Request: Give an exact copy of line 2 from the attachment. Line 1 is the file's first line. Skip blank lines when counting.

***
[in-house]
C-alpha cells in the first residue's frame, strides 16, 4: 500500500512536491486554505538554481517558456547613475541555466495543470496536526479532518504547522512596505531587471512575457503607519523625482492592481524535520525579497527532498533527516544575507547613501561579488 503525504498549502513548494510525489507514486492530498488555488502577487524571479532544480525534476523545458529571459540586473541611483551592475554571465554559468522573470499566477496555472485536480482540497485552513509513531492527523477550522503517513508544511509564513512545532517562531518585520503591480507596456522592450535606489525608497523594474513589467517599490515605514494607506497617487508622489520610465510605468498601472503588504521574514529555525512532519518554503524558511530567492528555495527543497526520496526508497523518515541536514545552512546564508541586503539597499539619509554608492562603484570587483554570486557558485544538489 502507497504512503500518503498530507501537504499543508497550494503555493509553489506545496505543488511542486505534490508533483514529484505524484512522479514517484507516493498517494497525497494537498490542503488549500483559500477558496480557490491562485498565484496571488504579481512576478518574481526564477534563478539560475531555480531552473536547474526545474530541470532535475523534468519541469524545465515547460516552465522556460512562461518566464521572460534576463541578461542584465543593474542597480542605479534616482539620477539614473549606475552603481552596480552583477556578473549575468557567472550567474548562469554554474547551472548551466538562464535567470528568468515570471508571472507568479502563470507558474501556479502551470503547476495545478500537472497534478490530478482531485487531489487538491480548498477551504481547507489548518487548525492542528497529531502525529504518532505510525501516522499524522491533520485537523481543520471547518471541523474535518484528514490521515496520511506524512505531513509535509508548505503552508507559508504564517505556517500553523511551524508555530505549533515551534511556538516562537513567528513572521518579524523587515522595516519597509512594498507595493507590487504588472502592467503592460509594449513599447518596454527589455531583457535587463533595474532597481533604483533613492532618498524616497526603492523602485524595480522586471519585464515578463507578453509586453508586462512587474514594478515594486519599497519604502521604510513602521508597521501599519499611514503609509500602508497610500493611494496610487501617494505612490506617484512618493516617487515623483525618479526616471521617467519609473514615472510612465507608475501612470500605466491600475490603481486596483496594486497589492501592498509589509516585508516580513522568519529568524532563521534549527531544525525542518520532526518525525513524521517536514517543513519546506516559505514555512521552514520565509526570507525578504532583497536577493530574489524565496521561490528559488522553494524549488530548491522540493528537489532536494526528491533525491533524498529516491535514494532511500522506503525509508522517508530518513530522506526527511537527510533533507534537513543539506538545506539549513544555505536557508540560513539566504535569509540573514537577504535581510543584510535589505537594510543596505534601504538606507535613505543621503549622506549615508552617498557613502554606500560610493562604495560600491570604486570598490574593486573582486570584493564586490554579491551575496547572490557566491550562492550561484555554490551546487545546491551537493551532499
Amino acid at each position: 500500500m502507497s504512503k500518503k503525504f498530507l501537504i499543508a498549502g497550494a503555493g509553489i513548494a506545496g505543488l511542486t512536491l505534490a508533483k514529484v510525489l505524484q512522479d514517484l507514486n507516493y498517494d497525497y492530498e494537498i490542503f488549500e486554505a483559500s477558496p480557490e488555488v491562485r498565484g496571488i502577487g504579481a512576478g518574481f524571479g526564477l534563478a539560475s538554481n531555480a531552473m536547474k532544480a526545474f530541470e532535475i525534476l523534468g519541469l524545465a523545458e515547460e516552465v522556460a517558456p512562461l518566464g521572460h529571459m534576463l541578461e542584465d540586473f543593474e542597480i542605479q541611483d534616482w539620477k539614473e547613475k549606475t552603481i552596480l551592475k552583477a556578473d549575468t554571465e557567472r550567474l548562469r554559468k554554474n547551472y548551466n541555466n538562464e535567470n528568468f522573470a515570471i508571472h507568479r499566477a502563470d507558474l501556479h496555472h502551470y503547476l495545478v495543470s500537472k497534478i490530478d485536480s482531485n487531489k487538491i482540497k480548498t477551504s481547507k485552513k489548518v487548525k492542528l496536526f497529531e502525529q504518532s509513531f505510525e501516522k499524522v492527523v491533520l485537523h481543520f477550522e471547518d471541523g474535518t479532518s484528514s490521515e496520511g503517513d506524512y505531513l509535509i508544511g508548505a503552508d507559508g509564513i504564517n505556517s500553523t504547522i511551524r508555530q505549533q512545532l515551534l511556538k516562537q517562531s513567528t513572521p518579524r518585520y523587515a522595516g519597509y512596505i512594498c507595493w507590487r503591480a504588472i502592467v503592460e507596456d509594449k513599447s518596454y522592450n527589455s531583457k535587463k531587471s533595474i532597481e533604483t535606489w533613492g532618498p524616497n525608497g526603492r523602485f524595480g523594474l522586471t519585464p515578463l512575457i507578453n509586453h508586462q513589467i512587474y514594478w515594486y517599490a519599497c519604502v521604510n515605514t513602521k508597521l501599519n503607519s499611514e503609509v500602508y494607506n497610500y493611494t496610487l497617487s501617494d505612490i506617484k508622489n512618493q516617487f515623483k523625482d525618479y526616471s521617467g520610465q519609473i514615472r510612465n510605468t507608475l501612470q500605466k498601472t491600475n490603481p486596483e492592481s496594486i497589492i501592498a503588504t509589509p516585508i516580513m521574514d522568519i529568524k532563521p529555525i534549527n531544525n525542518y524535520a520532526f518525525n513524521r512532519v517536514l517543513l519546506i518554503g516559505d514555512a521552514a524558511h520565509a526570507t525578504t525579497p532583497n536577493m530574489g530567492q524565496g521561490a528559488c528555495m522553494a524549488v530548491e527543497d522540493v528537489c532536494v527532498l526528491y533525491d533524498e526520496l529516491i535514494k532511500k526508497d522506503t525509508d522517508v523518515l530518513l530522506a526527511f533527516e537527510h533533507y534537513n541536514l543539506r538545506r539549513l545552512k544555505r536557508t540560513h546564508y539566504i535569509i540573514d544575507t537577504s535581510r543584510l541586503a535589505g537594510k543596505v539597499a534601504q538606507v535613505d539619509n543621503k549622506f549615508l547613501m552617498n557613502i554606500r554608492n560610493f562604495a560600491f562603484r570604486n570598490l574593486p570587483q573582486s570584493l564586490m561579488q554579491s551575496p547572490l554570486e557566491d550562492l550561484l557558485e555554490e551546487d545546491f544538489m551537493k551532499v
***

C-alpha cells in the first residue's frame, strides 16, 4: 500500500512536491486554505538554481517558456547613475541555466495543470496536526479532518504547522512596505531587471512575457503607519523625482492592481524535520525579497527532498533527516544575507547613501561579488 503525504498549502513548494510525489507514486492530498488555488502577487524571479532544480525534476523545458529571459540586473541611483551592475554571465554559468522573470499566477496555472485536480482540497485552513509513531492527523477550522503517513508544511509564513512545532517562531518585520503591480507596456522592450535606489525608497523594474513589467517599490515605514494607506497617487508622489520610465510605468498601472503588504521574514529555525512532519518554503524558511530567492528555495527543497526520496526508497523518515541536514545552512546564508541586503539597499539619509554608492562603484570587483554570486557558485544538489 502507497504512503500518503498530507501537504499543508497550494503555493509553489506545496505543488511542486505534490508533483514529484505524484512522479514517484507516493498517494497525497494537498490542503488549500483559500477558496480557490491562485498565484496571488504579481512576478518574481526564477534563478539560475531555480531552473536547474526545474530541470532535475523534468519541469524545465515547460516552465522556460512562461518566464521572460534576463541578461542584465543593474542597480542605479534616482539620477539614473549606475552603481552596480552583477556578473549575468557567472550567474548562469554554474547551472548551466538562464535567470528568468515570471508571472507568479502563470507558474501556479502551470503547476495545478500537472497534478490530478482531485487531489487538491480548498477551504481547507489548518487548525492542528497529531502525529504518532505510525501516522499524522491533520485537523481543520471547518471541523474535518484528514490521515496520511506524512505531513509535509508548505503552508507559508504564517505556517500553523511551524508555530505549533515551534511556538516562537513567528513572521518579524523587515522595516519597509512594498507595493507590487504588472502592467503592460509594449513599447518596454527589455531583457535587463533595474532597481533604483533613492532618498524616497526603492523602485524595480522586471519585464515578463507578453509586453508586462512587474514594478515594486519599497519604502521604510513602521508597521501599519499611514503609509500602508497610500493611494496610487501617494505612490506617484512618493516617487515623483525618479526616471521617467519609473514615472510612465507608475501612470500605466491600475490603481486596483496594486497589492501592498509589509516585508516580513522568519529568524532563521534549527531544525525542518520532526518525525513524521517536514517543513519546506516559505514555512521552514520565509526570507525578504532583497536577493530574489524565496521561490528559488522553494524549488530548491522540493528537489532536494526528491533525491533524498529516491535514494532511500522506503525509508522517508530518513530522506526527511537527510533533507534537513543539506538545506539549513544555505536557508540560513539566504535569509540573514537577504535581510543584510535589505537594510543596505534601504538606507535613505543621503549622506549615508552617498557613502554606500560610493562604495560600491570604486570598490574593486573582486570584493564586490554579491551575496547572490557566491550562492550561484555554490551546487545546491551537493551532499